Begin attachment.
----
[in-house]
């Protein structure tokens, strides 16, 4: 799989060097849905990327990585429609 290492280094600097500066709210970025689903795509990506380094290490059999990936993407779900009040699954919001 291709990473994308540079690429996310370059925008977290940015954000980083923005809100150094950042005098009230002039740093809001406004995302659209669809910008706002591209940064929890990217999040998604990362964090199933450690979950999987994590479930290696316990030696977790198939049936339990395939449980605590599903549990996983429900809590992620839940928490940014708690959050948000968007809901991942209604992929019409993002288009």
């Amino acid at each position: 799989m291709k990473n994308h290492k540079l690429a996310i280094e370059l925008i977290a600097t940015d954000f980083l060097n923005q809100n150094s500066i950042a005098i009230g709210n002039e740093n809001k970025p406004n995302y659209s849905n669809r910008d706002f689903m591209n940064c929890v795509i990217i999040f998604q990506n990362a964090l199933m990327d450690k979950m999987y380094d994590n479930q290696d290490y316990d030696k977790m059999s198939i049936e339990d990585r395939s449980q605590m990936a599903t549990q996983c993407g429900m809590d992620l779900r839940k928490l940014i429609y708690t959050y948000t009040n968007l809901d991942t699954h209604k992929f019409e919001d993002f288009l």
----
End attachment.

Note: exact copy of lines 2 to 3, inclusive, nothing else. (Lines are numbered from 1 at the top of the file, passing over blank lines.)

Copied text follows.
């Protein structure tokens, strides 16, 4: 799989060097849905990327990585429609 290492280094600097500066709210970025689903795509990506380094290490059999990936993407779900009040699954919001 291709990473994308540079690429996310370059925008977290940015954000980083923005809100150094950042005098009230002039740093809001406004995302659209669809910008706002591209940064929890990217999040998604990362964090199933450690979950999987994590479930290696316990030696977790198939049936339990395939449980605590599903549990996983429900809590992620839940928490940014708690959050948000968007809901991942209604992929019409993002288009």
């Amino acid at each position: 799989m291709k990473n994308h290492k540079l690429a996310i280094e370059l925008i977290a600097t940015d954000f980083l060097n923005q809100n150094s500066i950042a005098i009230g709210n002039e740093n809001k970025p406004n995302y659209s849905n669809r910008d706002f689903m591209n940064c929890v795509i990217i999040f998604q990506n990362a964090l199933m990327d450690k979950m999987y380094d994590n479930q290696d290490y316990d030696k977790m059999s198939i049936e339990d990585r395939s449980q605590m990936a599903t549990q996983c993407g429900m809590d992620l779900r839940k928490l940014i429609y708690t959050y948000t009040n968007l809901d991942t699954h209604k992929f019409e919001d993002f288009l």